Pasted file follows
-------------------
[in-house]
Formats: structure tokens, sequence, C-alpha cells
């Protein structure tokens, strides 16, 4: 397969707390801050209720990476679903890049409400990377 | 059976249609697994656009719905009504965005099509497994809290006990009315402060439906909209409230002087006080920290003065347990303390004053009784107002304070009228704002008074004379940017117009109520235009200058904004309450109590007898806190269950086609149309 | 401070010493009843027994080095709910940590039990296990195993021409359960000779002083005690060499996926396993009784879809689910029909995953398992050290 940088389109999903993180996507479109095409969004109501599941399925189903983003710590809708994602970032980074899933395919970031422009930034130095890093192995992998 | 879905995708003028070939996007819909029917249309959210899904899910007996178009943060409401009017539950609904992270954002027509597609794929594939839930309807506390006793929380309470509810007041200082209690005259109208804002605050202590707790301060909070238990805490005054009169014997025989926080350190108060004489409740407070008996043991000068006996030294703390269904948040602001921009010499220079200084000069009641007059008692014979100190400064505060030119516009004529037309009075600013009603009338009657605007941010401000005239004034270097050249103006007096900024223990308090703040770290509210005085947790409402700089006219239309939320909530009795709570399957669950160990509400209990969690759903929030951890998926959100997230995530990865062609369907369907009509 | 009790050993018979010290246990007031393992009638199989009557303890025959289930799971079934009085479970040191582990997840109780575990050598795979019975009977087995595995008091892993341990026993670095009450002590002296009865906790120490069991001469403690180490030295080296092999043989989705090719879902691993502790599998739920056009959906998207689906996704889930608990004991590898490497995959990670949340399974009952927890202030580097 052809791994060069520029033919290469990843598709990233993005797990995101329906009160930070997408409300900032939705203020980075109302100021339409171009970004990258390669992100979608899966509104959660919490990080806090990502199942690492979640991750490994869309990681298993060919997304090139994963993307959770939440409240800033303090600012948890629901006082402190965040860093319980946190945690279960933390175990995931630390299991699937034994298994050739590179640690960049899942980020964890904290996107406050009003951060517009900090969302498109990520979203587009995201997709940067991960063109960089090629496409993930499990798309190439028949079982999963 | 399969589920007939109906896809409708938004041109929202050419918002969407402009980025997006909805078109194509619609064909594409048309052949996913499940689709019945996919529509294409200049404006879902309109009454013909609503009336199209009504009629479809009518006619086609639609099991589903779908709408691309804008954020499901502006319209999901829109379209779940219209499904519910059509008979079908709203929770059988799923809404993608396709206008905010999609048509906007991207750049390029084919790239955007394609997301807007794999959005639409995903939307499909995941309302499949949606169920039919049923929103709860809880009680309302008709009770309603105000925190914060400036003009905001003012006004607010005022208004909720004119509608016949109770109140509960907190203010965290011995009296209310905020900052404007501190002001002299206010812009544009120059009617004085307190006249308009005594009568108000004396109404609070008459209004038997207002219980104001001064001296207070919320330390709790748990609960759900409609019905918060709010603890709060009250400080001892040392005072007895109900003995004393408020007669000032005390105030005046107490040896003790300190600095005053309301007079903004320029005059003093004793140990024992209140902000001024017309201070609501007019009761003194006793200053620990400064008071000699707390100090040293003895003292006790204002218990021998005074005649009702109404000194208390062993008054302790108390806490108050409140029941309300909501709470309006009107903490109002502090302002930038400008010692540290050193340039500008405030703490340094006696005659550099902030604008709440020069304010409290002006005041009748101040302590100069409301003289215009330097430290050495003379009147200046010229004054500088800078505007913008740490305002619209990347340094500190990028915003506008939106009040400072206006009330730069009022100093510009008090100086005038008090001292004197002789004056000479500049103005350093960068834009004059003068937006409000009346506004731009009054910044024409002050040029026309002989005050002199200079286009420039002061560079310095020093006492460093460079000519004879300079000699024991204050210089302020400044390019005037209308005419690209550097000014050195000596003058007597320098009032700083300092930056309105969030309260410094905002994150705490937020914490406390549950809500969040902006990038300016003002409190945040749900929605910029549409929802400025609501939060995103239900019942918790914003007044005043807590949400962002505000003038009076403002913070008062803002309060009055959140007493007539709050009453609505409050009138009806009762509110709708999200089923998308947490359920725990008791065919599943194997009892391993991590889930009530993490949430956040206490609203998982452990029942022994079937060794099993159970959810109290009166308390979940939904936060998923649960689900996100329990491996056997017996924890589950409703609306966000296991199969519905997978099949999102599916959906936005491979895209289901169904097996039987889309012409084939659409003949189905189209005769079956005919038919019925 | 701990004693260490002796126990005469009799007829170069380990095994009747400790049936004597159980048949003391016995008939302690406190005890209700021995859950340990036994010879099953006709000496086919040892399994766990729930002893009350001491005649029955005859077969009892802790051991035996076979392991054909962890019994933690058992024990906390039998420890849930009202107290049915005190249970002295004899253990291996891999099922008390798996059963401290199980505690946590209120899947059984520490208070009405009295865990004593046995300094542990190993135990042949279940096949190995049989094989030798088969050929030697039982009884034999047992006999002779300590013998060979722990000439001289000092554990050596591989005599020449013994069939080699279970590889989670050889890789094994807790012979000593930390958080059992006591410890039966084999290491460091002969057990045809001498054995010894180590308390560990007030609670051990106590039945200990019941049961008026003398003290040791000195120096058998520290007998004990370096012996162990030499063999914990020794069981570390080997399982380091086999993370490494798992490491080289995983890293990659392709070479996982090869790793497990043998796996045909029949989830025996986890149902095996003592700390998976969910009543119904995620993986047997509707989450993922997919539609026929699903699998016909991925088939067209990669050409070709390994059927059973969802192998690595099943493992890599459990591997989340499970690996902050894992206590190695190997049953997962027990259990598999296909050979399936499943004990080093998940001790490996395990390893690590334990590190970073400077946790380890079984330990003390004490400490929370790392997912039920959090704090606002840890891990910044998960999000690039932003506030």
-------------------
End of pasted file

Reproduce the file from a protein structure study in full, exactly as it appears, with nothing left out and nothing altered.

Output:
[in-house]
Formats: structure tokens, sequence, C-alpha cells
């Protein structure tokens, strides 16, 4: 397969707390801050209720990476679903890049409400990377 | 059976249609697994656009719905009504965005099509497994809290006990009315402060439906909209409230002087006080920290003065347990303390004053009784107002304070009228704002008074004379940017117009109520235009200058904004309450109590007898806190269950086609149309 | 401070010493009843027994080095709910940590039990296990195993021409359960000779002083005690060499996926396993009784879809689910029909995953398992050290 940088389109999903993180996507479109095409969004109501599941399925189903983003710590809708994602970032980074899933395919970031422009930034130095890093192995992998 | 879905995708003028070939996007819909029917249309959210899904899910007996178009943060409401009017539950609904992270954002027509597609794929594939839930309807506390006793929380309470509810007041200082209690005259109208804002605050202590707790301060909070238990805490005054009169014997025989926080350190108060004489409740407070008996043991000068006996030294703390269904948040602001921009010499220079200084000069009641007059008692014979100190400064505060030119516009004529037309009075600013009603009338009657605007941010401000005239004034270097050249103006007096900024223990308090703040770290509210005085947790409402700089006219239309939320909530009795709570399957669950160990509400209990969690759903929030951890998926959100997230995530990865062609369907369907009509 | 009790050993018979010290246990007031393992009638199989009557303890025959289930799971079934009085479970040191582990997840109780575990050598795979019975009977087995595995008091892993341990026993670095009450002590002296009865906790120490069991001469403690180490030295080296092999043989989705090719879902691993502790599998739920056009959906998207689906996704889930608990004991590898490497995959990670949340399974009952927890202030580097 052809791994060069520029033919290469990843598709990233993005797990995101329906009160930070997408409300900032939705203020980075109302100021339409171009970004990258390669992100979608899966509104959660919490990080806090990502199942690492979640991750490994869309990681298993060919997304090139994963993307959770939440409240800033303090600012948890629901006082402190965040860093319980946190945690279960933390175990995931630390299991699937034994298994050739590179640690960049899942980020964890904290996107406050009003951060517009900090969302498109990520979203587009995201997709940067991960063109960089090629496409993930499990798309190439028949079982999963 | 399969589920007939109906896809409708938004041109929202050419918002969407402009980025997006909805078109194509619609064909594409048309052949996913499940689709019945996919529509294409200049404006879902309109009454013909609503009336199209009504009629479809009518006619086609639609099991589903779908709408691309804008954020499901502006319209999901829109379209779940219209499904519910059509008979079908709203929770059988799923809404993608396709206008905010999609048509906007991207750049390029084919790239955007394609997301807007794999959005639409995903939307499909995941309302499949949606169920039919049923929103709860809880009680309302008709009770309603105000925190914060400036003009905001003012006004607010005022208004909720004119509608016949109770109140509960907190203010965290011995009296209310905020900052404007501190002001002299206010812009544009120059009617004085307190006249308009005594009568108000004396109404609070008459209004038997207002219980104001001064001296207070919320330390709790748990609960759900409609019905918060709010603890709060009250400080001892040392005072007895109900003995004393408020007669000032005390105030005046107490040896003790300190600095005053309301007079903004320029005059003093004793140990024992209140902000001024017309201070609501007019009761003194006793200053620990400064008071000699707390100090040293003895003292006790204002218990021998005074005649009702109404000194208390062993008054302790108390806490108050409140029941309300909501709470309006009107903490109002502090302002930038400008010692540290050193340039500008405030703490340094006696005659550099902030604008709440020069304010409290002006005041009748101040302590100069409301003289215009330097430290050495003379009147200046010229004054500088800078505007913008740490305002619209990347340094500190990028915003506008939106009040400072206006009330730069009022100093510009008090100086005038008090001292004197002789004056000479500049103005350093960068834009004059003068937006409000009346506004731009009054910044024409002050040029026309002989005050002199200079286009420039002061560079310095020093006492460093460079000519004879300079000699024991204050210089302020400044390019005037209308005419690209550097000014050195000596003058007597320098009032700083300092930056309105969030309260410094905002994150705490937020914490406390549950809500969040902006990038300016003002409190945040749900929605910029549409929802400025609501939060995103239900019942918790914003007044005043807590949400962002505000003038009076403002913070008062803002309060009055959140007493007539709050009453609505409050009138009806009762509110709708999200089923998308947490359920725990008791065919599943194997009892391993991590889930009530993490949430956040206490609203998982452990029942022994079937060794099993159970959810109290009166308390979940939904936060998923649960689900996100329990491996056997017996924890589950409703609306966000296991199969519905997978099949999102599916959906936005491979895209289901169904097996039987889309012409084939659409003949189905189209005769079956005919038919019925 | 701990004693260490002796126990005469009799007829170069380990095994009747400790049936004597159980048949003391016995008939302690406190005890209700021995859950340990036994010879099953006709000496086919040892399994766990729930002893009350001491005649029955005859077969009892802790051991035996076979392991054909962890019994933690058992024990906390039998420890849930009202107290049915005190249970002295004899253990291996891999099922008390798996059963401290199980505690946590209120899947059984520490208070009405009295865990004593046995300094542990190993135990042949279940096949190995049989094989030798088969050929030697039982009884034999047992006999002779300590013998060979722990000439001289000092554990050596591989005599020449013994069939080699279970590889989670050889890789094994807790012979000593930390958080059992006591410890039966084999290491460091002969057990045809001498054995010894180590308390560990007030609670051990106590039945200990019941049961008026003398003290040791000195120096058998520290007998004990370096012996162990030499063999914990020794069981570390080997399982380091086999993370490494798992490491080289995983890293990659392709070479996982090869790793497990043998796996045909029949989830025996986890149902095996003592700390998976969910009543119904995620993986047997509707989450993922997919539609026929699903699998016909991925088939067209990669050409070709390994059927059973969802192998690595099943493992890599459990591997989340499970690996902050894992206590190695190997049953997962027990259990598999296909050979399936499943004990080093998940001790490996395990390893690590334990590190970073400077946790380890079984330990003390004490400490929370790392997912039920959090704090606002840890891990910044998960999000690039932003506030």